It’s time to name and shame Shopwatch’s lowest-scoring retailers for 2012.
One of the rules of market forces is that for every winner, there is probably somebody who, if not exactly a loser, does less well. Even in a rising market, success for some implies a tricky time for others. Shopwatch seems to have obeyed this maxim to the letter during the last 12 months. While there were four ‘winners’ that managed to broach the 40/50 barrier, there were an equal and opposite number of stores that failed to reach the 30/50 mark. While not disastrous scores, there is no stretch of the imagination by which these stores could be described as stars, and there is a sense that things could be so much better.
Bosideng, South Molton Street, London: 29/50
Imagine that you’ve decided to enter a new market about which you know very little. You are amazingly successful in your home territory, with thousands of stores and a customer base that seems to have an unflagging appetite for your merchandise. So why not transplant that which you know and love into the new market? What could possibly go wrong?
To judge by the debut of Chinese fashion retailer Bosideng, which took the place of the former Hog in the Pound pub at the top end of South Molton Street, quite a lot. By any standards, this wedge-shaped building is a dramatic addition to the area, but within it seems to fit few of the norms you’d expect of a retailer making landfall in this country.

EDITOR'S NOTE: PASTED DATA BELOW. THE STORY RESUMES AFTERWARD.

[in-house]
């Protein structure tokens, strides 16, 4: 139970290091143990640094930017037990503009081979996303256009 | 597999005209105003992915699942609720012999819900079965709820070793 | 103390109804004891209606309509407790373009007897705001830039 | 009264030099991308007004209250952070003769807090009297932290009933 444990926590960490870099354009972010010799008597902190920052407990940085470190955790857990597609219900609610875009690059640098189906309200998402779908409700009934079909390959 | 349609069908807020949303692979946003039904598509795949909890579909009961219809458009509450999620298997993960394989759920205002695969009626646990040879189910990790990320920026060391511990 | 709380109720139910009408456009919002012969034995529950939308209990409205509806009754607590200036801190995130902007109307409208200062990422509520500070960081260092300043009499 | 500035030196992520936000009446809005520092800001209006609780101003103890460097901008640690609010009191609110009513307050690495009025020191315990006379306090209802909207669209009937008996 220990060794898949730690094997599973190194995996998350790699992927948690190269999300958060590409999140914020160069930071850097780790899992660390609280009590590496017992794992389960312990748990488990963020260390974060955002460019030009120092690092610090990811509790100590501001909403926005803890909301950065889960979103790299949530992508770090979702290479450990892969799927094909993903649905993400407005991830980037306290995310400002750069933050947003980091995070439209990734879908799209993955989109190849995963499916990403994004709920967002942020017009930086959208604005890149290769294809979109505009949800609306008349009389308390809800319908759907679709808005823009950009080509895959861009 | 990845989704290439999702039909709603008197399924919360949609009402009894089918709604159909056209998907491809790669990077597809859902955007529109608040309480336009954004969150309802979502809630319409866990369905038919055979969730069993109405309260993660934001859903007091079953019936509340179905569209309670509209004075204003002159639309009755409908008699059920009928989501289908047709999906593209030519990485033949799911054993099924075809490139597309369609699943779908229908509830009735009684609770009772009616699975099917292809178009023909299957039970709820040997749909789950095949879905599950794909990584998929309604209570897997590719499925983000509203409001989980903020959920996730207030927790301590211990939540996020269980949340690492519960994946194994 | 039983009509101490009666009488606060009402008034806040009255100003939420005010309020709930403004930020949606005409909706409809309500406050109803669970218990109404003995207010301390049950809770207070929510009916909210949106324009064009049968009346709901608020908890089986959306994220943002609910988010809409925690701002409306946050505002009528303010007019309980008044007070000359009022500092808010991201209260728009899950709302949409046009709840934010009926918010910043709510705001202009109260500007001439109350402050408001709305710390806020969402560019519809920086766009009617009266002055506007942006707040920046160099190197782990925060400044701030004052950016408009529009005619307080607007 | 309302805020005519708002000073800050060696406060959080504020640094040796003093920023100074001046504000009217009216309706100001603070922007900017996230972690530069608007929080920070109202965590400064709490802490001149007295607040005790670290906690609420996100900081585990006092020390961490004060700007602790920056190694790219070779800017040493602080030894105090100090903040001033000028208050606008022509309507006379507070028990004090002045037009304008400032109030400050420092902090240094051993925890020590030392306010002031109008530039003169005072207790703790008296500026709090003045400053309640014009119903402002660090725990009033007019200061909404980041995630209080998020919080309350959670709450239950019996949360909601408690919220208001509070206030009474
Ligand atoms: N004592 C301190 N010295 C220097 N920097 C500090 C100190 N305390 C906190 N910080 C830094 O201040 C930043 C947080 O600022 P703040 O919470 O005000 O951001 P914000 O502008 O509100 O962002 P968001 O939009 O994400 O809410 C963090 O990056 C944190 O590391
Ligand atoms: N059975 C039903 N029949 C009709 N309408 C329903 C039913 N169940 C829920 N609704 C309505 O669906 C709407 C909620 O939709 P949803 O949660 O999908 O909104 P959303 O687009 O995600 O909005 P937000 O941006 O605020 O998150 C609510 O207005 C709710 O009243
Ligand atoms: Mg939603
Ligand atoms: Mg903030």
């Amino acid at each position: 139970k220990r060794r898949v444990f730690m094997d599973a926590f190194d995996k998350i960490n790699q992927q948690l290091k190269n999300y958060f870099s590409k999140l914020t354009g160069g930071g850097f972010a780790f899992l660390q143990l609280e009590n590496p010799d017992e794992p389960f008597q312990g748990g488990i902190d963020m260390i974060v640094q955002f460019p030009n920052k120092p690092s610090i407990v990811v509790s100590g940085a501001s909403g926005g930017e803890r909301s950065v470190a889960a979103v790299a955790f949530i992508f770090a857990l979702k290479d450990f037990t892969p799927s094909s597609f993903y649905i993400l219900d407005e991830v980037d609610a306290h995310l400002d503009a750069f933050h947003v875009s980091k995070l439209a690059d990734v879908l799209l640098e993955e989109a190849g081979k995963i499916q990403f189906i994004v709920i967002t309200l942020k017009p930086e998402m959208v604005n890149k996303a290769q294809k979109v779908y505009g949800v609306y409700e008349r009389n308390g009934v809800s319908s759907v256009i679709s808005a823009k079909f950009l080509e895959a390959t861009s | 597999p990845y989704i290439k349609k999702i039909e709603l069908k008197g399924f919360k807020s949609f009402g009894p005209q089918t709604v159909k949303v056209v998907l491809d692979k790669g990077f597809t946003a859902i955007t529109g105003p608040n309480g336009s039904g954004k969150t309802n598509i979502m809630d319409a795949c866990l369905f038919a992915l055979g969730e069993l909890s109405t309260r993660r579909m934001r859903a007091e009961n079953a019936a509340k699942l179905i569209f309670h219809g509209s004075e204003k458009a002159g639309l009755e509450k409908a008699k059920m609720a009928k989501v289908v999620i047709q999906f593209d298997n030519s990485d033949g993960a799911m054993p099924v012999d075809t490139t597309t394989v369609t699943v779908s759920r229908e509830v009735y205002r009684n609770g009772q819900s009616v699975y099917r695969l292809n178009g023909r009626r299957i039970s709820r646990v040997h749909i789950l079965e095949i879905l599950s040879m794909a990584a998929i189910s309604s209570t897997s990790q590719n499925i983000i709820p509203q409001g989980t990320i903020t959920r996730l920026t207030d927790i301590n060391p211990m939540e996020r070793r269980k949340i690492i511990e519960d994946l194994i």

Scant attention appears to have been paid to the fact that this is not China, and some of the graphics look as if they might be more at home in a central Asian republic than a location just off Oxford Street. Couple this with stock that also seems to have little do with current UK fashion norms and you have a formula that seems to hold little appeal for local shoppers, and has been consistently empty since opening.
Miss London, Guildford: 29/50
This was a store that looked odd in the space it occupied on Guildford’s historic high street.